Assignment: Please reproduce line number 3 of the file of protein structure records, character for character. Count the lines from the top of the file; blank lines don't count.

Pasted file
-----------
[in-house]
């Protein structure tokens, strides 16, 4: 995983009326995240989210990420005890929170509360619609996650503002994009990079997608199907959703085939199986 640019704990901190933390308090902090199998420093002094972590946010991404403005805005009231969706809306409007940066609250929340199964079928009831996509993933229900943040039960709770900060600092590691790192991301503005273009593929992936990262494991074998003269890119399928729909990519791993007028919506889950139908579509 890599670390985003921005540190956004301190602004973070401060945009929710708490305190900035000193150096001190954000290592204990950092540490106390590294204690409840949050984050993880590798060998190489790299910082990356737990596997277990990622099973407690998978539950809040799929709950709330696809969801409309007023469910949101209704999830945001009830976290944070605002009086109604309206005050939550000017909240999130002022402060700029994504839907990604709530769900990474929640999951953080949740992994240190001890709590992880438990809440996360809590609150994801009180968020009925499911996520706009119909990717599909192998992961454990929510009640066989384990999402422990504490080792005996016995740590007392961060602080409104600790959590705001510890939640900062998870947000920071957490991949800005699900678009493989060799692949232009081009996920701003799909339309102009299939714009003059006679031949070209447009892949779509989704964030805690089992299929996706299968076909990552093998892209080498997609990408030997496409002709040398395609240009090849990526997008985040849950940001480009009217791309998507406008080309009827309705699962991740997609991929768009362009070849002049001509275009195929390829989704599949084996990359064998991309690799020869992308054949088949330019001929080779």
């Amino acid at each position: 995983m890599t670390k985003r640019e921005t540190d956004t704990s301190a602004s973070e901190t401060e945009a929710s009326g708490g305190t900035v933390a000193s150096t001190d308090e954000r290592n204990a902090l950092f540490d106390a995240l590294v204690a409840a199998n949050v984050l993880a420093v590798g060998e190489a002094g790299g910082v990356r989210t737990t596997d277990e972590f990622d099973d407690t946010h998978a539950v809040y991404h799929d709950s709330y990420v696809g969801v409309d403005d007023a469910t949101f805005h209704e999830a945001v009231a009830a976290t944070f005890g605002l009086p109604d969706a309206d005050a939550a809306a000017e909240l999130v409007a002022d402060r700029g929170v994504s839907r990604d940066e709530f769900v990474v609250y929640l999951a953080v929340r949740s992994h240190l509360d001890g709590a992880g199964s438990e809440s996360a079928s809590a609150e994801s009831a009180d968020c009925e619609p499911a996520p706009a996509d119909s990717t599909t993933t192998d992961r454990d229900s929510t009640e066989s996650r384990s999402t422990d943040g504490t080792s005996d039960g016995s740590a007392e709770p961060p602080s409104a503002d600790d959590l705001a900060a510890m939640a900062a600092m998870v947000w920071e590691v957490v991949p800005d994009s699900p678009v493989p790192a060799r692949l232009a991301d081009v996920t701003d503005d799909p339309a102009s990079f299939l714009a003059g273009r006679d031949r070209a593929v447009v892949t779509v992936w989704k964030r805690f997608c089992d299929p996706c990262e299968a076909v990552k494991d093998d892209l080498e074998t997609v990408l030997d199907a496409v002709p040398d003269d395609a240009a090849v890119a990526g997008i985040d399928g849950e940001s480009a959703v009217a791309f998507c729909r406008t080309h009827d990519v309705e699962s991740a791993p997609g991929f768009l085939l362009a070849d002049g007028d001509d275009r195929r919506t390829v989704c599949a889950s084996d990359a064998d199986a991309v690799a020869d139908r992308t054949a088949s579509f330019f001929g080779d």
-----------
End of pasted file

């Amino acid at each position: 995983m890599t670390k985003r640019e921005t540190d956004t704990s301190a602004s973070e901190t401060e945009a929710s009326g708490g305190t900035v933390a000193s150096t001190d308090e954000r290592n204990a902090l950092f540490d106390a995240l590294v204690a409840a199998n949050v984050l993880a420093v590798g060998e190489a002094g790299g910082v990356r989210t737990t596997d277990e972590f990622d099973d407690t946010h998978a539950v809040y991404h799929d709950s709330y990420v696809g969801v409309d403005d007023a469910t949101f805005h209704e999830a945001v009231a009830a976290t944070f005890g605002l009086p109604d969706a309206d005050a939550a809306a000017e909240l999130v409007a002022d402060r700029g929170v994504s839907r990604d940066e709530f769900v990474v609250y929640l999951a953080v929340r949740s992994h240190l509360d001890g709590a992880g199964s438990e809440s996360a079928s809590a609150e994801s009831a009180d968020c009925e619609p499911a996520p706009a996509d119909s990717t599909t993933t192998d992961r454990d229900s929510t009640e066989s996650r384990s999402t422990d943040g504490t080792s005996d039960g016995s740590a007392e709770p961060p602080s409104a503002d600790d959590l705001a900060a510890m939640a900062a600092m998870v947000w920071e590691v957490v991949p800005d994009s699900p678009v493989p790192a060799r692949l232009a991301d081009v996920t701003d503005d799909p339309a102009s990079f299939l714009a003059g273009r006679d031949r070209a593929v447009v892949t779509v992936w989704k964030r805690f997608c089992d299929p996706c990262e299968a076909v990552k494991d093998d892209l080498e074998t997609v990408l030997d199907a496409v002709p040398d003269d395609a240009a090849v890119a990526g997008i985040d399928g849950e940001s480009a959703v009217a791309f998507c729909r406008t080309h009827d990519v309705e699962s991740a791993p997609g991929f768009l085939l362009a070849d002049g007028d001509d275009r195929r919506t390829v989704c599949a889950s084996d990359a064998d199986a991309v690799a020869d139908r992308t054949a088949s579509f330019f001929g080779d």